At the time of sentencing, Devore had completed an inpatient drug treatment program. The court concluded that she was a candidate for probation, imposing a three-year period on a suspended sentence of ten years with three years fixed. Given the epidemic of methamphetamine in Idaho communities, the district court was justified in not trivializing the serious nature of Devore's crime while providing an incentive for rehabilitation. Under no reasonable view of the facts is Devore's sentence excessive. Such sentence was not an abuse of the district court's discretion and is, therefore, affirmed.
We hold that the officers' initial entry into the residence and subsequent search of the portable safe was pursuant to Devore's prior written acknowledgment and consent to the search of her residence in conjunction with her living with a felony probationer. Therefore, the district court's order denying Devore's motion to suppress and her suspended sentence are affirmed.
1. We find it unnecessary to consider whether the probation officers could search Devore's safe based solely upon Blaskey's waiver of his Fourth Amendment rights as a term of his probation. See State v. James, 963 P.2d 1080, 1084 (Alaska Ct.App.1998) (where probationer resides with another person not on probation, probation officers may search all areas of the living quarters that the probationer has common authority to use). Devore's signature on the search notification form establishes her consent to subsequent searches of areas of the home shared with Blaskey. See footnote 2.
2. The signed search notification form reads as follows:I, Jenny Devore and Judy Devore who resides at 1008 Davidson hereby acknowledge that Brian Blaskey is on felony probation/parole and is under the jurisdiction of the Idaho State Division of Field and Community Services. As a consequence, the above-referenced individual has waived his/her rights under the Fourth Amendment of the Constitution as applied to search and seizure. I further acknowledge that, I/we am/are subject to the same restrictions and invite any agent of the Department of Correction, Division of Field and Community Services, to search my home without a warrant in conjunction with the above-referenced individual's probation/parole requirements.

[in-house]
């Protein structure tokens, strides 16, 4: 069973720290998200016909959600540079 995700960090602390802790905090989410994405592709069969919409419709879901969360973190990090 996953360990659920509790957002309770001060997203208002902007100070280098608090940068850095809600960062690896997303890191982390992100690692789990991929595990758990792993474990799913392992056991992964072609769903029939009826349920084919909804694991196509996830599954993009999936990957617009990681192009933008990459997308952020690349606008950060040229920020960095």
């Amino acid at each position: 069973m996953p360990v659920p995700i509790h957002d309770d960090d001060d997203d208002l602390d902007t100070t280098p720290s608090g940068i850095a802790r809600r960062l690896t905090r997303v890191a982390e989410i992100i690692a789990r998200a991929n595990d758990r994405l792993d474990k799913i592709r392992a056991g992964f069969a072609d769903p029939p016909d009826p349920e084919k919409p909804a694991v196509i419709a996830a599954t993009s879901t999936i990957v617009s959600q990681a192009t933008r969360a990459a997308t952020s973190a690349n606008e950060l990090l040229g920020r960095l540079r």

Judge LANSING and Judge Pro Tem McLAUGHLIN concur.
A free source of state and federal court opinions, state laws, and the United States Code. For more information about the legal concepts addressed by these cases and statutes visit FindLaw's Learn About the Law.
Docket No: No. 25227.
Decided: April 12, 2000
Court: Court of Appeals of Idaho.
Search our directory by legal issue
Enter information in one or both fields (Required)
FindLaw for Legal Professionals
Search our directory by legal issue
Enter information in one or both fields (Required)